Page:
In a way this is the most straightforward. Pull together a list of key names from the web and by tapping up a few contacts. Then just give them a call. The approach is really simple, the tone of voice in the call is everything. Peer to peer.

‘Hey we’ve both been doing this for a long time. I worked with all the big dogs but not you. Getting in touch to see if we can change that because it just seems crazy….’

You’re busy, I’m busy. You’re good, I’m good. Let’s do good stuff together.

Once up and running

Having bitesize customer target lists then makes ‘doing the do’ that bit more manageable. It’s OK to set goals like:

‘the list is 15 people, I’ll make myself a coffee, call those 15 then go and then go and stick the washing on and grab a biscuit from the tin.’ 

‘I’ve got 10 contacts to go. No lunchtime walk around the park until I’ve made 10 more calls.’

For none of these groups, even with the regulars, is a sale expected on first call. It takes time and our role as sales people is to be positioned as the obvious choice when it comes to consideration and decision making. The obvious choice because working with us will create a good result.

Knowing your customer

Sales shouldn’t be daunting. We can’t all be super cool photographers (seriously, I can think of few things I would be worse at) but making that jump from ‘having to do some BD’ to getting things in bitesize chunks should be doable.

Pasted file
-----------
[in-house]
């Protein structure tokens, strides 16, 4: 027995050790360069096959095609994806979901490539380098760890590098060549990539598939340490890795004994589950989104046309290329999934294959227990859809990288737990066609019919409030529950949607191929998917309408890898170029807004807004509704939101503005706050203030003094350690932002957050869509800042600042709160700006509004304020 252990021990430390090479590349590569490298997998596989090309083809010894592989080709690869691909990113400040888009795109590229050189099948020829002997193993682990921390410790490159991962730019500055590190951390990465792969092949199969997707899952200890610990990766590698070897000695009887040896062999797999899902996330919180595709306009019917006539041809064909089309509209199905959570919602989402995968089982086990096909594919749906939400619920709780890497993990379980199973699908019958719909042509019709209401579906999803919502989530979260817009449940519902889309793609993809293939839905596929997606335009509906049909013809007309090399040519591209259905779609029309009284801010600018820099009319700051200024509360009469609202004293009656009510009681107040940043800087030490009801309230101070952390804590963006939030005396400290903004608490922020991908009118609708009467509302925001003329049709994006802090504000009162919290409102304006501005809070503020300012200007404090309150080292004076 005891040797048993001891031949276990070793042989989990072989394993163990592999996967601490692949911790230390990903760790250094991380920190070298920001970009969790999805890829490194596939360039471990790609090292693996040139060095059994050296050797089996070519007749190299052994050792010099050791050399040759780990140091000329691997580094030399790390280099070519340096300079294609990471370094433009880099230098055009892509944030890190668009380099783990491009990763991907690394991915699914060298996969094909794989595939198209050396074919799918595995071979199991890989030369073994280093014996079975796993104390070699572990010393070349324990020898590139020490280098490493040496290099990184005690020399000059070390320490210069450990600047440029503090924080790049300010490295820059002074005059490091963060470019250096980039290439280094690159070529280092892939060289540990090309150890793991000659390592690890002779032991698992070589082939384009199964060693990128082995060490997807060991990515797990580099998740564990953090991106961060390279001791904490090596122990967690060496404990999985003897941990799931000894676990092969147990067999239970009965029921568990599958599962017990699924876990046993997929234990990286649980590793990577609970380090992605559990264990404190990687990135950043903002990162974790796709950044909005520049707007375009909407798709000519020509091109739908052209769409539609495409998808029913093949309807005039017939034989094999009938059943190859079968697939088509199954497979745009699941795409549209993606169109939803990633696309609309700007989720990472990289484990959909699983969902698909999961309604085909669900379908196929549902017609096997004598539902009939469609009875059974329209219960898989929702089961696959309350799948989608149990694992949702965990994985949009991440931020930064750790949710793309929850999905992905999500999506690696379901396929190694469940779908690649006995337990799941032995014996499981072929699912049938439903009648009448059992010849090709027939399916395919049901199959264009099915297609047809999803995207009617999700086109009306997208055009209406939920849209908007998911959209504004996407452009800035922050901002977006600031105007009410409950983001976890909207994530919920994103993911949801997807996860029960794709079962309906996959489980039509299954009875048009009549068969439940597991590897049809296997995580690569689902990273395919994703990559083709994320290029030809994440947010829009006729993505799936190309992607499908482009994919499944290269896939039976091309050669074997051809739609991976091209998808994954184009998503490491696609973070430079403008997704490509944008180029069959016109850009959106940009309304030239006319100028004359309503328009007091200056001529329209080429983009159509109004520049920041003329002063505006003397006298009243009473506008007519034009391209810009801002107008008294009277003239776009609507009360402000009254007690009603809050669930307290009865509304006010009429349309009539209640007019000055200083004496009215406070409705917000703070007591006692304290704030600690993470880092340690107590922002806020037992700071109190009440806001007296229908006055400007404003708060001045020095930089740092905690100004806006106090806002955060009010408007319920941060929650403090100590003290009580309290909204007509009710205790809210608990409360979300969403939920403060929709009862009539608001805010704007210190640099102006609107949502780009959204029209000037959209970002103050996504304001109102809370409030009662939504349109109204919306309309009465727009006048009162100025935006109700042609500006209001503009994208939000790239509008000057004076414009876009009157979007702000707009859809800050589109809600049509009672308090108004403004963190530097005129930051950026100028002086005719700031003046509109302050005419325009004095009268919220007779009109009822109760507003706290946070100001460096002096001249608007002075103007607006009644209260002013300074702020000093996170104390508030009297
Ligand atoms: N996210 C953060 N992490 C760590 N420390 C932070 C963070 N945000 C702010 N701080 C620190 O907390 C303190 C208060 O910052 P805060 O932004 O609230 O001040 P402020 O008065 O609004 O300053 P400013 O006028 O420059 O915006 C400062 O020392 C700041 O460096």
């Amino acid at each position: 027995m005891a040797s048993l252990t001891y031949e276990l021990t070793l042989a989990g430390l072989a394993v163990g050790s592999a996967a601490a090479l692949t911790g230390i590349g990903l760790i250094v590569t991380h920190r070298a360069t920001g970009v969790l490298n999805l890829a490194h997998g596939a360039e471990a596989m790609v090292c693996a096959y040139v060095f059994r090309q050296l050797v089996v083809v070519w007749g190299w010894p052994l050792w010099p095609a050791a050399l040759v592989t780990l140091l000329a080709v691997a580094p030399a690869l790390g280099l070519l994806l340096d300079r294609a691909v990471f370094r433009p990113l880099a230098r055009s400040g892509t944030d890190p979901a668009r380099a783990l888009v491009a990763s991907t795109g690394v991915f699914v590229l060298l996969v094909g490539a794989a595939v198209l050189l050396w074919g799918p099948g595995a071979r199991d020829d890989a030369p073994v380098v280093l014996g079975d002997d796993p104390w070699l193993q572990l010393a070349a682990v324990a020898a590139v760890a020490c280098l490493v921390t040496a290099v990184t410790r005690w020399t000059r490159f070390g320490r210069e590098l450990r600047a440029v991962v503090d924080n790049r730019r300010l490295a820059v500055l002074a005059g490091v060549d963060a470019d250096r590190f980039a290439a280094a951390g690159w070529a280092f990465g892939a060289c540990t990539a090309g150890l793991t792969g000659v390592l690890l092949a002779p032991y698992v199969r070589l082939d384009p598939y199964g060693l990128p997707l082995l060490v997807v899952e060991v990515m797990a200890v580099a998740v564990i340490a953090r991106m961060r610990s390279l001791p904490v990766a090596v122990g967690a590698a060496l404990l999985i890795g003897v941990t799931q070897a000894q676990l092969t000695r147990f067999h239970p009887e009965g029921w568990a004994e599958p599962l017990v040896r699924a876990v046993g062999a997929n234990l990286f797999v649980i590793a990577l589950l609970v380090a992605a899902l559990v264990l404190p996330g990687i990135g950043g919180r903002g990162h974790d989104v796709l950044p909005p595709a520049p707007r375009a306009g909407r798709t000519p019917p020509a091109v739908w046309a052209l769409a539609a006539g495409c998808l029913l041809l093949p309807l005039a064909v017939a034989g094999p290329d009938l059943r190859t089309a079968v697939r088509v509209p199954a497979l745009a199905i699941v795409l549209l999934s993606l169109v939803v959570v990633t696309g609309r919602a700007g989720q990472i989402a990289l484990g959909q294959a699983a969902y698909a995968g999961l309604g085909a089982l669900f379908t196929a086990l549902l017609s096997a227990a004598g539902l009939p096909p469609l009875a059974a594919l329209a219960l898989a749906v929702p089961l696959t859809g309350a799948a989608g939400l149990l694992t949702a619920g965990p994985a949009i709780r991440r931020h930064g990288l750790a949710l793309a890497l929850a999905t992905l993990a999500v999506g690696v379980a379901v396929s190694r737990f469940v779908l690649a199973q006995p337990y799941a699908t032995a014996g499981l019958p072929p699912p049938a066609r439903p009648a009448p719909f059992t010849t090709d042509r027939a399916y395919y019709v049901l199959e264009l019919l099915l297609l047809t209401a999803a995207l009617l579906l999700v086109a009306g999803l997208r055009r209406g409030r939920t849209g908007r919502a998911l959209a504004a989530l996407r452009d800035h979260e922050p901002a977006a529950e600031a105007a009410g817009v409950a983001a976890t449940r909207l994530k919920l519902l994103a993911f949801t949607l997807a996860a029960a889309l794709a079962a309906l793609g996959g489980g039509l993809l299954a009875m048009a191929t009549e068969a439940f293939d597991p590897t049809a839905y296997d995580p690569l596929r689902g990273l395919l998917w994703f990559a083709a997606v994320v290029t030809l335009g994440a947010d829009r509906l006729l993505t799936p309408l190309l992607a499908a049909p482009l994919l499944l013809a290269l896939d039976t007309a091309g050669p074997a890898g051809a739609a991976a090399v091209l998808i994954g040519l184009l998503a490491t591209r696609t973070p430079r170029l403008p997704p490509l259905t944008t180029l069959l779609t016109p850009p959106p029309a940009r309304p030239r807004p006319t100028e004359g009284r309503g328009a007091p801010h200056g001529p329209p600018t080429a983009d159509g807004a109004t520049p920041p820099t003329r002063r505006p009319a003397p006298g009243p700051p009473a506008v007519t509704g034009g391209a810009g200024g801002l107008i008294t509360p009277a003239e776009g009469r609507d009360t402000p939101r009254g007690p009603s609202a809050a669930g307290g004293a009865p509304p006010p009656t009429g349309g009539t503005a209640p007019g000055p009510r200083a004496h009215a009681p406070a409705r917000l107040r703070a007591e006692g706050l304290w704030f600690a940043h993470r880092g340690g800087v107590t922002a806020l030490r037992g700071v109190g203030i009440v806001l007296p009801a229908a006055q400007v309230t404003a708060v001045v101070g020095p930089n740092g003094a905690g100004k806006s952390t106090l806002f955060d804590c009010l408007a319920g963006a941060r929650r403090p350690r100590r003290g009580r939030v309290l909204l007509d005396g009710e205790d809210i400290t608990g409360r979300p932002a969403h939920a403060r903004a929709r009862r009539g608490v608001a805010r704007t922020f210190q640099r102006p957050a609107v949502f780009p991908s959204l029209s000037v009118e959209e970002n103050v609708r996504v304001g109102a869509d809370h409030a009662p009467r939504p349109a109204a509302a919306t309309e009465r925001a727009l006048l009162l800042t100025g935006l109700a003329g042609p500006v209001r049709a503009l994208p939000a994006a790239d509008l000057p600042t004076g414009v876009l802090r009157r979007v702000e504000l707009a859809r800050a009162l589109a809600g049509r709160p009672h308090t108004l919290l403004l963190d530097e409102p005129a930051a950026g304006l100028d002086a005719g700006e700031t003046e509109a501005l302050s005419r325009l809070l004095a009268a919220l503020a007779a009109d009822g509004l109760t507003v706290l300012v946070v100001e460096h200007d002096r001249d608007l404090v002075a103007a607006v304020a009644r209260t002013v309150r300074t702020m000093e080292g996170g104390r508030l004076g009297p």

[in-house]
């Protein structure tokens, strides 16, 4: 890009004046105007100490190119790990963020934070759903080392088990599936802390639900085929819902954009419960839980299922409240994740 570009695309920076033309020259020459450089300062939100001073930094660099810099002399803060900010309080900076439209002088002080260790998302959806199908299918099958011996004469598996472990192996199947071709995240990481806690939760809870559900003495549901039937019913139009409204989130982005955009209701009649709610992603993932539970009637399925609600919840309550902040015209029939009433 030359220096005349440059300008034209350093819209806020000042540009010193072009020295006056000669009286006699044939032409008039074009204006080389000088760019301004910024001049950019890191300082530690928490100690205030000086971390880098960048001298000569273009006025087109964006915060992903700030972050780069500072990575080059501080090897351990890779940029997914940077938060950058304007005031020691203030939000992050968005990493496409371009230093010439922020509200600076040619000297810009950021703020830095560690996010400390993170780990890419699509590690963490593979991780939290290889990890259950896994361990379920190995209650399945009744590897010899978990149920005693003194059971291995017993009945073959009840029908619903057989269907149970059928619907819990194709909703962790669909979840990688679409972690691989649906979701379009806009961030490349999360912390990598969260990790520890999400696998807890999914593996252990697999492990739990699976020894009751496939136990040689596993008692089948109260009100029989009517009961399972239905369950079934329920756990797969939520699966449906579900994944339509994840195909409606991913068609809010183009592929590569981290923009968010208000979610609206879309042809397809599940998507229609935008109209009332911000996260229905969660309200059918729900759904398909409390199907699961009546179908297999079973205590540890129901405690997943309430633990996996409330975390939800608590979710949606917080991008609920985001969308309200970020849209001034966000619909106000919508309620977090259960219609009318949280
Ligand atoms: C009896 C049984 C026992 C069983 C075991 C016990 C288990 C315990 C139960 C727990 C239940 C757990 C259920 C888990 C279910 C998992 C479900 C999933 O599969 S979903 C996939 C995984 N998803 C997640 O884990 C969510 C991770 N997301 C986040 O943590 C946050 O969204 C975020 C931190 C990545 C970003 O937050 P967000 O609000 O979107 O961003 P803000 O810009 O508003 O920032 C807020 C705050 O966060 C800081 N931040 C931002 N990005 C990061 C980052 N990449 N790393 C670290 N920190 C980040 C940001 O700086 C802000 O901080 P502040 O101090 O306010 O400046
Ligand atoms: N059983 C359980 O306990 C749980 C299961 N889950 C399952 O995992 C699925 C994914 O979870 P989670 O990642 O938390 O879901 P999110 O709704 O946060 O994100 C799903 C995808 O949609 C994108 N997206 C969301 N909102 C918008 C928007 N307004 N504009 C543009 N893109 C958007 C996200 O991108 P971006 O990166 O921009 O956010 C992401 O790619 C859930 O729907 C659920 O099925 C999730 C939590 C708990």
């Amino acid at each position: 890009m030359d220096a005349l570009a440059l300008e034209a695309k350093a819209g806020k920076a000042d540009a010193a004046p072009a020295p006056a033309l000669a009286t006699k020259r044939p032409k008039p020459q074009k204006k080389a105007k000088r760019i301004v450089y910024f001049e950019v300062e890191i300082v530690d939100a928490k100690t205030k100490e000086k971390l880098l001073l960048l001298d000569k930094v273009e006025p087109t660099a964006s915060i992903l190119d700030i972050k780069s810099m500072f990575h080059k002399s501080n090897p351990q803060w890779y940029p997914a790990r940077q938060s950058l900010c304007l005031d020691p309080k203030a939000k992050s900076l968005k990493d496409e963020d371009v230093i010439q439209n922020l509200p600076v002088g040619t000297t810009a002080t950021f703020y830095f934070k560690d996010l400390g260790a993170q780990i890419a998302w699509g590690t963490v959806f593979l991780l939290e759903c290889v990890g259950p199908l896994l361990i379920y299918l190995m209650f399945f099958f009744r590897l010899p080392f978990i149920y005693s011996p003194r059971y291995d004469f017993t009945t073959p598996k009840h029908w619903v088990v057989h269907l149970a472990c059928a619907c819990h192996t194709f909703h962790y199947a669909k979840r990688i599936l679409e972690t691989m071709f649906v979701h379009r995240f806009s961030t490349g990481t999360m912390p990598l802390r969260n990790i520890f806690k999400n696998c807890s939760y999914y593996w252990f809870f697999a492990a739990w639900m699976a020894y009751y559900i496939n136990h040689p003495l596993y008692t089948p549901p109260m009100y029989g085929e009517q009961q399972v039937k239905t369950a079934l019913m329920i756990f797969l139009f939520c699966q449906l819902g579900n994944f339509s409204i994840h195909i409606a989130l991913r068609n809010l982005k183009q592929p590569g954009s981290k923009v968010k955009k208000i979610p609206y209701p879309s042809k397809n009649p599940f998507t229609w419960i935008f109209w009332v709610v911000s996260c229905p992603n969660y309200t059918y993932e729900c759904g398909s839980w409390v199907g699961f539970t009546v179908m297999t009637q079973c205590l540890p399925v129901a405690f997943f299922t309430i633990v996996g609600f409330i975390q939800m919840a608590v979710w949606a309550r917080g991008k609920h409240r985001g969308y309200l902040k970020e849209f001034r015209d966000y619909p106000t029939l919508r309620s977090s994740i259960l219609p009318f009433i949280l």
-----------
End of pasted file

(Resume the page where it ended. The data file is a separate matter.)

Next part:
While there is a lot of craft that can be learned about each step, underneath it all, a simple mantra is build a list, do the list. And repeat.

Yes, if you are doing this right you will catch people at the wrong time. We all have our own stuff going on and sometimes now isn’t the right time for that conversation. Be respectful, be human.

However, if you believe in what you do, you believe in your product then you are not bothering people. It’s a peer to peer conversation that needs to breathe when both sides have the space to focus.

Still thinking sales is daunting? Then think on this; perhaps the issue lies in the product and proposition itself and not the person.

By Stuart Pringle - Director at Make the Break